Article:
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Historical city tour, a well-proven “koppie trail” with 100 different plant species, fossils search, star watching, a tractor trail to the olive farm and the wonderful Fransie Pienaar Museum. There are sufficient hotels and guesthouses – for every taste and every budget. The city is well suited for stopovers when coming from Gauteng, Cape Town or Port Elizabeth. The southern resorts of the Garden Route are only two hours away by car. It only takes an hour to Oudtshoorn, the Cango Caves or the Karoo National Park.
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Prince Albert is a sleepy little village in the Central Karoo at the foot of the great Swartberg Mountains and the best starting point for a trip across the famous Swartberg Pass and on to the Gamkaskloof. The R353 connects the remote village with the main road N 1 in the north, which can be reached at Leeu-Gamka.
On the other hand, if you do not choose the way over the Swartberg Pass, you have to go through the gorge of Meiringspoort and reach the Kleine Karoo at De Rust and a bit further then Oudtshoorn.
Prince Albert is exactly what you would call a sleepy Karoo nest: a wide main street, partly deserted, unless you’re here on a weekend. Lined with magnificent, old buildings. The place also thrives on tourists, there are small hotels and guesthouses, shops and a few restaurants and farm stalls lure foreigners and South Africans here.
The city, whose origins date back to 1762, is today a very charming and charming place known for the warm hospitality of its inhabitants. In 1901, Prince Albert finally got city rights, today there are about 7,000 people living here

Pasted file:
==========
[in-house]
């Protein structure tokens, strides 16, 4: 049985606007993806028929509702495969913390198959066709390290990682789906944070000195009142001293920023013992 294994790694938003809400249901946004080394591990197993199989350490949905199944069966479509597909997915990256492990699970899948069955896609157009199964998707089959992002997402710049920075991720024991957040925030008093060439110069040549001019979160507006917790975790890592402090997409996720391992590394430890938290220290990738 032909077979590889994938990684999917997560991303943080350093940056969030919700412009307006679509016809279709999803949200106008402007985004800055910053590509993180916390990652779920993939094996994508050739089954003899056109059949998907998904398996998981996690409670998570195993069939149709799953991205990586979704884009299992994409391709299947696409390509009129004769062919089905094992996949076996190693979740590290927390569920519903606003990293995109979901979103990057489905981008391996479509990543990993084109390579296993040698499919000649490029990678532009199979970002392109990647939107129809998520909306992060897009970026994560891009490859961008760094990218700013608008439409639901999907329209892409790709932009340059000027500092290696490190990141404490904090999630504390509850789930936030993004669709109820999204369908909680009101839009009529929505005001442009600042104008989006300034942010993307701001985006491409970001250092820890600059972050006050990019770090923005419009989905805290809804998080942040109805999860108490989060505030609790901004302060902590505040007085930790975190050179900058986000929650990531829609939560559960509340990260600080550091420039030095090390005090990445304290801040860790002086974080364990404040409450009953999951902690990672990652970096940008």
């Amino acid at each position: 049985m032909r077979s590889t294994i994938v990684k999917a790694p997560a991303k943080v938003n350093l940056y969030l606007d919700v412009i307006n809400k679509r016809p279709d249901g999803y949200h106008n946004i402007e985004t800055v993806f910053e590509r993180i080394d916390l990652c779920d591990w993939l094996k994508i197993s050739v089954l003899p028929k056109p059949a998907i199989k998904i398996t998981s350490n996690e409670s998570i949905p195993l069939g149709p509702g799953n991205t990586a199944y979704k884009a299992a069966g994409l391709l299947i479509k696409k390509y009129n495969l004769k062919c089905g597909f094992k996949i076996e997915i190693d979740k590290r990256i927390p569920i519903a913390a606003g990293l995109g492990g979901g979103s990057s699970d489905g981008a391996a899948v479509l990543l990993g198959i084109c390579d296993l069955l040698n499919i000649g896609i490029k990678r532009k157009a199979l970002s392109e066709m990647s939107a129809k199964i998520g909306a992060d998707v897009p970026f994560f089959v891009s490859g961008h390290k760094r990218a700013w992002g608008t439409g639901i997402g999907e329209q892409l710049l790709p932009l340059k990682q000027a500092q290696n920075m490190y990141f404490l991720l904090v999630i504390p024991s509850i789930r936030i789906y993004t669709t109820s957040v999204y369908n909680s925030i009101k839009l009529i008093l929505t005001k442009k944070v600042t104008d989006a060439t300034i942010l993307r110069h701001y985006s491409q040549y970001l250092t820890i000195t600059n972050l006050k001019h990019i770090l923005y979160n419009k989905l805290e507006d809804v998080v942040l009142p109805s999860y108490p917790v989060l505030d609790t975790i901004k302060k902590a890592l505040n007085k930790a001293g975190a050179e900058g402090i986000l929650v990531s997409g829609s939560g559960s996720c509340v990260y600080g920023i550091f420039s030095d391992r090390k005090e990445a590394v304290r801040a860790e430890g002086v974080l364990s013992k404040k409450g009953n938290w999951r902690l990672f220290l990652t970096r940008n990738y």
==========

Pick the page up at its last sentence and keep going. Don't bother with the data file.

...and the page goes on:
Its origins date back to 1762, today it is a very charming and charming place known for the warm hospitality of its inhabitants. 1901 Prince Albert finally got the city rights, today live here about 7,000 people. Compared with the desolate steppe around it, the place really is a small oasis with gardens, many flowers and fruit trees. The reason for the blooming splendor are canals, through which Prince Albert is supplied with fresh mountain water of the nearby and imposing Swartberg Mountains.
Prince Albert lives, besides tourism, mainly from the products of the mohair sheep and from agriculture. The olives, apricots and figs grown here, as well as lamb, dairy and cheese are well known and loved throughout the country. In the small shops and even in the local Spar on the main road you get the regional products. Breite is the main street of Prince Albert, with some side streets on the right and left which are well worth a look. Here, too, you will find gems of historic Victorian and Cape Dutch buildings.
The most magnificent are usually on the road that divides the place. 19 of them are listed buildings. In front of the houses with ornate gables and roof ridges, with bay windows, conservatories, Butzenfenstern and pastelfarbenem painting are usually lush flowering gardens. A small, sleepy town in the middle of the Karoo, Prince Albert is the perfect place to slow down. In the center there are some well-preserved historic buildings. Otherwise, the place offers as a base for exploring the surrounding area. A night at the Swartberg Hotel is recommended. Prince Albert is at the end of the Swartberg Pass. A ride on this gravel road is an experience that you should not miss. Close by is another pass, the Gamkaskloof (The Hell)